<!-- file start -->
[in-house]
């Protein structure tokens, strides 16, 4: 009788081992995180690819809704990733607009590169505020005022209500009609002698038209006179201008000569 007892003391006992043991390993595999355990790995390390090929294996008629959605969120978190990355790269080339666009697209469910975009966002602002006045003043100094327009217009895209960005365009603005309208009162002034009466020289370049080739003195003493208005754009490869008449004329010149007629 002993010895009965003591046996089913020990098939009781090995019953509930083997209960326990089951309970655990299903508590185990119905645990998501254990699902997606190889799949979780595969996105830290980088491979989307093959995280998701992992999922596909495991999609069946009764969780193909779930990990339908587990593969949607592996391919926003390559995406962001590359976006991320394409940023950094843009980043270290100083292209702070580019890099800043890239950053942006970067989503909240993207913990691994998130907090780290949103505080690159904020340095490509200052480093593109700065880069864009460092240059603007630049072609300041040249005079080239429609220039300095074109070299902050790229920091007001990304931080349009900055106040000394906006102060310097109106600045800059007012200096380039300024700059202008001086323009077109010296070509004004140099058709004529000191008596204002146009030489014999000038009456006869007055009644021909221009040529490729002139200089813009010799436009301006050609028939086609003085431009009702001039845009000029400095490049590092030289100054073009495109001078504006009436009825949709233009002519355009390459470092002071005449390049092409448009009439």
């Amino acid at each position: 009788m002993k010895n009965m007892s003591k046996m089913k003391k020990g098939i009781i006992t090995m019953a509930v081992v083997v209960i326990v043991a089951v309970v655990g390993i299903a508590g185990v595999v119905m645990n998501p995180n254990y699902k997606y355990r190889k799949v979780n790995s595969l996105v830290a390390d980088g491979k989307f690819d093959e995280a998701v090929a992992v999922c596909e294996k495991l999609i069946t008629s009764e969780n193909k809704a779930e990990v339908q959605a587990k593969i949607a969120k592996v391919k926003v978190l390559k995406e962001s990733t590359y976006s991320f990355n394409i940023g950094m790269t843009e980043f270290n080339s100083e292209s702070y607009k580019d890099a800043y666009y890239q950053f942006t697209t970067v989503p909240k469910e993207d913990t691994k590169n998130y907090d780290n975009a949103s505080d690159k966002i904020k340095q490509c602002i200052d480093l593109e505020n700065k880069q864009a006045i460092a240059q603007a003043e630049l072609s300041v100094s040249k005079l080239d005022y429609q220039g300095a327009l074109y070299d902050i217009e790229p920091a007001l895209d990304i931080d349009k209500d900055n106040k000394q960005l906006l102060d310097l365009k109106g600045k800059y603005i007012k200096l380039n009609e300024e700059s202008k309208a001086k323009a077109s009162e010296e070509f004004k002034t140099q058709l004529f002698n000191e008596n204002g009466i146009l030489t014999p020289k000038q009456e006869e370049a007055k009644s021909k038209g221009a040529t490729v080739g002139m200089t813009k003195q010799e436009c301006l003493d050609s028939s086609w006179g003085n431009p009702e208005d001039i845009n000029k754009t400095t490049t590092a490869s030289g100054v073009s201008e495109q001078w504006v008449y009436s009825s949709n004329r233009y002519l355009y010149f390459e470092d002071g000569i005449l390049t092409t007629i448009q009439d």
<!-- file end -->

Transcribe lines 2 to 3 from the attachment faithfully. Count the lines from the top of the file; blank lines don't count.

């Protein structure tokens, strides 16, 4: 009788081992995180690819809704990733607009590169505020005022209500009609002698038209006179201008000569 007892003391006992043991390993595999355990790995390390090929294996008629959605969120978190990355790269080339666009697209469910975009966002602002006045003043100094327009217009895209960005365009603005309208009162002034009466020289370049080739003195003493208005754009490869008449004329010149007629 002993010895009965003591046996089913020990098939009781090995019953509930083997209960326990089951309970655990299903508590185990119905645990998501254990699902997606190889799949979780595969996105830290980088491979989307093959995280998701992992999922596909495991999609069946009764969780193909779930990990339908587990593969949607592996391919926003390559995406962001590359976006991320394409940023950094843009980043270290100083292209702070580019890099800043890239950053942006970067989503909240993207913990691994998130907090780290949103505080690159904020340095490509200052480093593109700065880069864009460092240059603007630049072609300041040249005079080239429609220039300095074109070299902050790229920091007001990304931080349009900055106040000394906006102060310097109106600045800059007012200096380039300024700059202008001086323009077109010296070509004004140099058709004529000191008596204002146009030489014999000038009456006869007055009644021909221009040529490729002139200089813009010799436009301006050609028939086609003085431009009702001039845009000029400095490049590092030289100054073009495109001078504006009436009825949709233009002519355009390459470092002071005449390049092409448009009439």
């Amino acid at each position: 009788m002993k010895n009965m007892s003591k046996m089913k003391k020990g098939i009781i006992t090995m019953a509930v081992v083997v209960i326990v043991a089951v309970v655990g390993i299903a508590g185990v595999v119905m645990n998501p995180n254990y699902k997606y355990r190889k799949v979780n790995s595969l996105v830290a390390d980088g491979k989307f690819d093959e995280a998701v090929a992992v999922c596909e294996k495991l999609i069946t008629s009764e969780n193909k809704a779930e990990v339908q959605a587990k593969i949607a969120k592996v391919k926003v978190l390559k995406e962001s990733t590359y976006s991320f990355n394409i940023g950094m790269t843009e980043f270290n080339s100083e292209s702070y607009k580019d890099a800043y666009y890239q950053f942006t697209t970067v989503p909240k469910e993207d913990t691994k590169n998130y907090d780290n975009a949103s505080d690159k966002i904020k340095q490509c602002i200052d480093l593109e505020n700065k880069q864009a006045i460092a240059q603007a003043e630049l072609s300041v100094s040249k005079l080239d005022y429609q220039g300095a327009l074109y070299d902050i217009e790229p920091a007001l895209d990304i931080d349009k209500d900055n106040k000394q960005l906006l102060d310097l365009k109106g600045k800059y603005i007012k200096l380039n009609e300024e700059s202008k309208a001086k323009a077109s009162e010296e070509f004004k002034t140099q058709l004529f002698n000191e008596n204002g009466i146009l030489t014999p020289k000038q009456e006869e370049a007055k009644s021909k038209g221009a040529t490729v080739g002139m200089t813009k003195q010799e436009c301006l003493d050609s028939s086609w006179g003085n431009p009702e208005d001039i845009n000029k754009t400095t490049t590092a490869s030289g100054v073009s201008e495109q001078w504006v008449y009436s009825s949709n004329r233009y002519l355009y010149f390459e470092d002071g000569i005449l390049t092409t007629i448009q009439d």